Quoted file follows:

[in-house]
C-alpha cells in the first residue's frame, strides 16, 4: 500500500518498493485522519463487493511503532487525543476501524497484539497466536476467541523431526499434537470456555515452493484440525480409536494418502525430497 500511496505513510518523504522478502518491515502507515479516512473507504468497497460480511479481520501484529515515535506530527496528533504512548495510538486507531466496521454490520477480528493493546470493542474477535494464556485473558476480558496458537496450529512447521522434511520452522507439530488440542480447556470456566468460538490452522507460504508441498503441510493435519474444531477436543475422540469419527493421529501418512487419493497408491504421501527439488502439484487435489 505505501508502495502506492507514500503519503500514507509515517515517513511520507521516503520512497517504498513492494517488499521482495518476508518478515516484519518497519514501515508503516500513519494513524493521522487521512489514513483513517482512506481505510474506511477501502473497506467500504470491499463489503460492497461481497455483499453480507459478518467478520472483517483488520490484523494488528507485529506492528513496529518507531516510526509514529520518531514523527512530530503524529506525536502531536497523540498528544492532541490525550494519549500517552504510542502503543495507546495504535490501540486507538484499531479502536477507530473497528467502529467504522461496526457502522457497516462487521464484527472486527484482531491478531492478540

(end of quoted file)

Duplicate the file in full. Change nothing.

[in-house]
C-alpha cells in the first residue's frame, strides 16, 4: 500500500518498493485522519463487493511503532487525543476501524497484539497466536476467541523431526499434537470456555515452493484440525480409536494418502525430497 500511496505513510518523504522478502518491515502507515479516512473507504468497497460480511479481520501484529515515535506530527496528533504512548495510538486507531466496521454490520477480528493493546470493542474477535494464556485473558476480558496458537496450529512447521522434511520452522507439530488440542480447556470456566468460538490452522507460504508441498503441510493435519474444531477436543475422540469419527493421529501418512487419493497408491504421501527439488502439484487435489 505505501508502495502506492507514500503519503500514507509515517515517513511520507521516503520512497517504498513492494517488499521482495518476508518478515516484519518497519514501515508503516500513519494513524493521522487521512489514513483513517482512506481505510474506511477501502473497506467500504470491499463489503460492497461481497455483499453480507459478518467478520472483517483488520490484523494488528507485529506492528513496529518507531516510526509514529520518531514523527512530530503524529506525536502531536497523540498528544492532541490525550494519549500517552504510542502503543495507546495504535490501540486507538484499531479502536477507530473497528467502529467504522461496526457502522457497516462487521464484527472486527484482531491478531492478540